Karen and Deon Derrico are super-parents. As the first season of their TLC (DStv 135) reality series Doubling Down With The Derricos begins, Karen is expecting triplets (pre-named Dawsyn, De’Aren and Dyver). They’re set to join the 11 other Derrico kids –14-year-old Darian, 9-year-old Derrick, 8-year-old twins Dallas and Denver, 6-year-old quintuplets Deniko, Dariz, Deonee, Daiten and Daician, and 2-year-old twins Diez and Dior (originally triplets but the third, Carter, died shortly after birth). Asked about Carter’s different name, Karen explains, “This was a unique situation and I wanted his name and for him to be unique. When I say the name Carter, you automatically know. I don’t have to repeat the story back to you.”

"We've always talked about between 11 and 12 children. I want as many children as God will bless me with," says Deon. But he also notes that having four sets of multiple births back-to-back is “like being struck by lightning, while being struck by lightning”. The family’s warmth comes across onscreen regardless of the bustling household, though. “There’s always enough love,” insists Karen. And she and Deon are seldom onscreen a moment without holding and cuddling one of their children.

If you’ve tried to raise even 1 child – or watched your friends do it during the pandemic, you might be wondering… ”but how?!” And that’s what the series is going to uncover, in full, riotous family form.

Deon and Karen are hoping to reach out to other couples and households who’re trying to raise lots of kids. "We have a lot that we have dealt with, that we have gone through and we had no one to turn to. There was no book to read. There was no one that resembled us or resembled our situation that we could refer to," Deon notes.

Mom & Dad

Deon Derrico is the family breadwinner – and that’s a lot of bread. He’s also the family cook, which means that he’s the bread maker, too. Declining any government aid, Deon has turned his knack for real estate investment into a real family business. At home, he connects with each of his sons in special bonding time when he plays barber to his brood. And Karen has a full-time, never-ending job at home raising all the children and running the household. Everything is organised and labelled, down to the children’s toothbrushes, and the house is clean as it can be thanks to Karen’s aptitude for management.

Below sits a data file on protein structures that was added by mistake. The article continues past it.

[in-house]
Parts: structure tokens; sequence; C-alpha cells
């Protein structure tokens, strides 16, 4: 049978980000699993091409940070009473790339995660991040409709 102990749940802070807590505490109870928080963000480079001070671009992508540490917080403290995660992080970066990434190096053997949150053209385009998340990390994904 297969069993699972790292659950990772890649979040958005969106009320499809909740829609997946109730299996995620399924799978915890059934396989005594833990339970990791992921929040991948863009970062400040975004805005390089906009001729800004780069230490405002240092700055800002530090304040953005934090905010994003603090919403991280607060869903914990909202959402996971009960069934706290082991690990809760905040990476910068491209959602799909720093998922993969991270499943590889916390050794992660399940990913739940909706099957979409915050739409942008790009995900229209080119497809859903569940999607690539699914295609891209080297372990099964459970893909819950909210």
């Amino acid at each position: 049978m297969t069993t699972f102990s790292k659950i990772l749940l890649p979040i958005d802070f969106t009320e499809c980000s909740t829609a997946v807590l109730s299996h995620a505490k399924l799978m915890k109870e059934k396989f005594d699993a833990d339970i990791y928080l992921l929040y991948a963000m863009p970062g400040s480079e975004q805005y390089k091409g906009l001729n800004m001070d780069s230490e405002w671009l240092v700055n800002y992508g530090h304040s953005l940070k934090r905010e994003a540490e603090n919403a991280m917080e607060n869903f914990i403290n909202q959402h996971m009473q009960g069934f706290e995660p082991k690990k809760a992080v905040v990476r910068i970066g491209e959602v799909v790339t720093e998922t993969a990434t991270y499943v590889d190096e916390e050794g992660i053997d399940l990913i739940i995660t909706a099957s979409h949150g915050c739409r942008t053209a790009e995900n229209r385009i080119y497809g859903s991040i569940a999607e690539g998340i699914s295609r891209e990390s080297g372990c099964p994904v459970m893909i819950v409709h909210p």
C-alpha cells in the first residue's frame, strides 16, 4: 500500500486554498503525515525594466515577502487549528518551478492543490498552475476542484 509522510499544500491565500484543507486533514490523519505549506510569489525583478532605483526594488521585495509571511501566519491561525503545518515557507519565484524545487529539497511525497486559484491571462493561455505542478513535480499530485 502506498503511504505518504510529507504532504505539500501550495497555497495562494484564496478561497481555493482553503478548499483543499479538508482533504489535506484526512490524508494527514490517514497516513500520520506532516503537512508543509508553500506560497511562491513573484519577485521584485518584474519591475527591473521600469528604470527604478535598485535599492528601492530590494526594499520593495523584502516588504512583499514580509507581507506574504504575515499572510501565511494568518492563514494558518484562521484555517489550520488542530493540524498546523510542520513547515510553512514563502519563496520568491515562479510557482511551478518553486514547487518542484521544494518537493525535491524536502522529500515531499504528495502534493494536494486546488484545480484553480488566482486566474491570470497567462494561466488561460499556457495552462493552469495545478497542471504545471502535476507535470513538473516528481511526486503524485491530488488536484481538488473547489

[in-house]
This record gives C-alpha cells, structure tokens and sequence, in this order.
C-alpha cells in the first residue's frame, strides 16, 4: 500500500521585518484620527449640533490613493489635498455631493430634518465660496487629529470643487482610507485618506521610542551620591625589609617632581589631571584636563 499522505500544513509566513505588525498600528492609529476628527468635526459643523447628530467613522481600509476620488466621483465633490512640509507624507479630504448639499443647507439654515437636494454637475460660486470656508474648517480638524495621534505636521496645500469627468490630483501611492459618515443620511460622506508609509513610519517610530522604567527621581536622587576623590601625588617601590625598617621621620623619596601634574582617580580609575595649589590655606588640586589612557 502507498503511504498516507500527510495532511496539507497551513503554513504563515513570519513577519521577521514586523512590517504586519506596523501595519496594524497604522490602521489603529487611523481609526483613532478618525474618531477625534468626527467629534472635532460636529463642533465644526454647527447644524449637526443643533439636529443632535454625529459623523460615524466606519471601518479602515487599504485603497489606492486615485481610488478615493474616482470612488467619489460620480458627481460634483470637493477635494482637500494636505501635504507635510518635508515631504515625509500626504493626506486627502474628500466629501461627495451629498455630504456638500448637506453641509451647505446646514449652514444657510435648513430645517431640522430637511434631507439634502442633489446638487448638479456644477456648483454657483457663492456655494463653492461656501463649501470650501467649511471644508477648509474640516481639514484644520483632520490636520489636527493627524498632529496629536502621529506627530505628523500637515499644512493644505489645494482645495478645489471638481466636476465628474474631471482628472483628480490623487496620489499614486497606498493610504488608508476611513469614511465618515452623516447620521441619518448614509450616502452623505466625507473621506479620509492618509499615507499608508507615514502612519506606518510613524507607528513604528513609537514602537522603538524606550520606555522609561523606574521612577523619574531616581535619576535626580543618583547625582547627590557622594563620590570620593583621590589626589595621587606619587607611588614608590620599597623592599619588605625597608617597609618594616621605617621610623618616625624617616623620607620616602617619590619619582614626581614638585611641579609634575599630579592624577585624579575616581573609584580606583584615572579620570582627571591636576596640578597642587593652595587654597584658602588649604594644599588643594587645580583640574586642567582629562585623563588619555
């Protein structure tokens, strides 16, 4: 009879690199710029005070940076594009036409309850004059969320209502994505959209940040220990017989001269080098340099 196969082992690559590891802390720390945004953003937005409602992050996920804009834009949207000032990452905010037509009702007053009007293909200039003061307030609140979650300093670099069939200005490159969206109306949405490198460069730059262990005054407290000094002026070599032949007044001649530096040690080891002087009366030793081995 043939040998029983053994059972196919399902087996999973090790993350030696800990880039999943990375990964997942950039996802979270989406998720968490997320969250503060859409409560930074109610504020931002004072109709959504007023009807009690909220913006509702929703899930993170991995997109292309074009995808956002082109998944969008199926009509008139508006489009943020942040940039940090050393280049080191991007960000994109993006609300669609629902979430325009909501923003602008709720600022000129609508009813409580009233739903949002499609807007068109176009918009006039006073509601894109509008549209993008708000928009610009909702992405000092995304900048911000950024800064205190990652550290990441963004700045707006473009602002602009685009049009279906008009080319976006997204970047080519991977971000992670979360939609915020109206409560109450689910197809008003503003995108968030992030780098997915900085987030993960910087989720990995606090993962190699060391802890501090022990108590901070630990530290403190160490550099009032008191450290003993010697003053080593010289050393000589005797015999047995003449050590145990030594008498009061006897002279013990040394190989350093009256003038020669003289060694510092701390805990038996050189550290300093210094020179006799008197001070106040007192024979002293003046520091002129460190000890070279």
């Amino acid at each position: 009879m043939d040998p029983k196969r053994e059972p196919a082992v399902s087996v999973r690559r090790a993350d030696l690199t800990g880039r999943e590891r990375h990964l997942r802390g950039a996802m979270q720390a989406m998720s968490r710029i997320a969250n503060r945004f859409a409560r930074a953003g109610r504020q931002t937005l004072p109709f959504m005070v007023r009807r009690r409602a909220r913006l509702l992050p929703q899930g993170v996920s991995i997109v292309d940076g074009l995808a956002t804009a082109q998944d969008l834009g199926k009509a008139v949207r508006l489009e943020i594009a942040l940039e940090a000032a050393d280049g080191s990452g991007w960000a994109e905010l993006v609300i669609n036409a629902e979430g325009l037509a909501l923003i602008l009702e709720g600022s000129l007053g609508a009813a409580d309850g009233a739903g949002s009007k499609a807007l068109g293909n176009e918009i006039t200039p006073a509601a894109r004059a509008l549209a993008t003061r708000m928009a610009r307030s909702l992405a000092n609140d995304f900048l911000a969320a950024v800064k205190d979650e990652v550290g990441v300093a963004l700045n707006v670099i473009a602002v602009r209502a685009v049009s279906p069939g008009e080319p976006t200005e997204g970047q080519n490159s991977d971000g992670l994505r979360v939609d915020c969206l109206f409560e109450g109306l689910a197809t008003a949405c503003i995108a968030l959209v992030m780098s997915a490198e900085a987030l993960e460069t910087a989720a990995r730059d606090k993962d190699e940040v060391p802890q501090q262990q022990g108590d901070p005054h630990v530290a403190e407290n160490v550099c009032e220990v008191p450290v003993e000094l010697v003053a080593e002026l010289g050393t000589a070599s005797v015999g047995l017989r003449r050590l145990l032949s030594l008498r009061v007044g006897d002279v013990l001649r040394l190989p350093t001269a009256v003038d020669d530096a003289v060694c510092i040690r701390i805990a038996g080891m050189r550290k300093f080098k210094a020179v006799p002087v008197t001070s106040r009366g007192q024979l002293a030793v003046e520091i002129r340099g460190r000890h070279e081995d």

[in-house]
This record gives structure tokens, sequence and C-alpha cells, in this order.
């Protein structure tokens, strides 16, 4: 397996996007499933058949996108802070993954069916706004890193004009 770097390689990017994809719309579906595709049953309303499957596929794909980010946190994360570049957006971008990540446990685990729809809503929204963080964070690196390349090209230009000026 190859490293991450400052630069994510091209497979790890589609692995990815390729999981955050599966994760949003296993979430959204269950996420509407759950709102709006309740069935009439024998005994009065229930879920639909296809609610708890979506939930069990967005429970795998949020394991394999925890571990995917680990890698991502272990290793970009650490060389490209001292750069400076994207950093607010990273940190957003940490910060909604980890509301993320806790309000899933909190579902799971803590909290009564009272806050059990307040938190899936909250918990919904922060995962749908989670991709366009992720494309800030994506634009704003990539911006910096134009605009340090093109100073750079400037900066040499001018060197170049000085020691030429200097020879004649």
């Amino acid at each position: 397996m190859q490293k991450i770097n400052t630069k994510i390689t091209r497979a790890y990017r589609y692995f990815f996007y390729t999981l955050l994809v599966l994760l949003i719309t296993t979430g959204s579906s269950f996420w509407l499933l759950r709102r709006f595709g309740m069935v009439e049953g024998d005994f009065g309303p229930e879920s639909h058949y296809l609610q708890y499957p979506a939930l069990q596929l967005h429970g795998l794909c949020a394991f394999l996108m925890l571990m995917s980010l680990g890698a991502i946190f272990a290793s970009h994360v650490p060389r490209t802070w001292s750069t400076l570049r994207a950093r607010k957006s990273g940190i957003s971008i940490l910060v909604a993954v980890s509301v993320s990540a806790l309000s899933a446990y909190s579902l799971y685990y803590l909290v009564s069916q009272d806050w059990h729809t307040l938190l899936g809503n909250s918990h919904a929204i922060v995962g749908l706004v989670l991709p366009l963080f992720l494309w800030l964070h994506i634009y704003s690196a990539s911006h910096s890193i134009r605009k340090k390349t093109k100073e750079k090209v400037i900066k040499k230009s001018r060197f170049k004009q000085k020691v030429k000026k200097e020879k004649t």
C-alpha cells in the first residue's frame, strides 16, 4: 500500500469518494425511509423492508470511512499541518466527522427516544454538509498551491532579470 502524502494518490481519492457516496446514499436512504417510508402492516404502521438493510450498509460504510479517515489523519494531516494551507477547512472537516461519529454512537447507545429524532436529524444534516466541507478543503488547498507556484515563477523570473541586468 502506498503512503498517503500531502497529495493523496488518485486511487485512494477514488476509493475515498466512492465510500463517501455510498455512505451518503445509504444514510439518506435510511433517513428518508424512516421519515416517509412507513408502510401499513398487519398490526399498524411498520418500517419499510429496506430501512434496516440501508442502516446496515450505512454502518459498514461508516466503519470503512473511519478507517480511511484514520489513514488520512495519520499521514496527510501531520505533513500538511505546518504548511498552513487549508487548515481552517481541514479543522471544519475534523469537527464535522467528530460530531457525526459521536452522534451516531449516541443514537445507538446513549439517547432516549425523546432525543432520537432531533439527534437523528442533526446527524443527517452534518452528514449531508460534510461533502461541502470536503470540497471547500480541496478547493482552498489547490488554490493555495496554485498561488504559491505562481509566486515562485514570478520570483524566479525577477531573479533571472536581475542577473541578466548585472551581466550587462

Everything is run on a system, and from bathing to dressing to preparing for school, all the children are handled in birth order. "Mornings here at the Derrico house, it's like a ballet," says Karen. "It's chaotic. We have to constantly be on them: 'Have a seat, eat your breakfast, let's get everything together.' It's definitely a job when they get down." Everything is done to the clock, from taking out the rubbish to eating dinner, to brushing their teeth and stepping into one of the family’s vans to get to school (pre-pandemic) or to go to church every Sunday. At night, the whole family gathers together for Karen to read them their bedtime story, and Deon to lead the family in prayer.

As the kids grow up, they’re stepping up to help their mom and dad. “One thing that helps with having multiples is that they help each other navigate chores and duties around the house. And they learn from each other,” says Karen.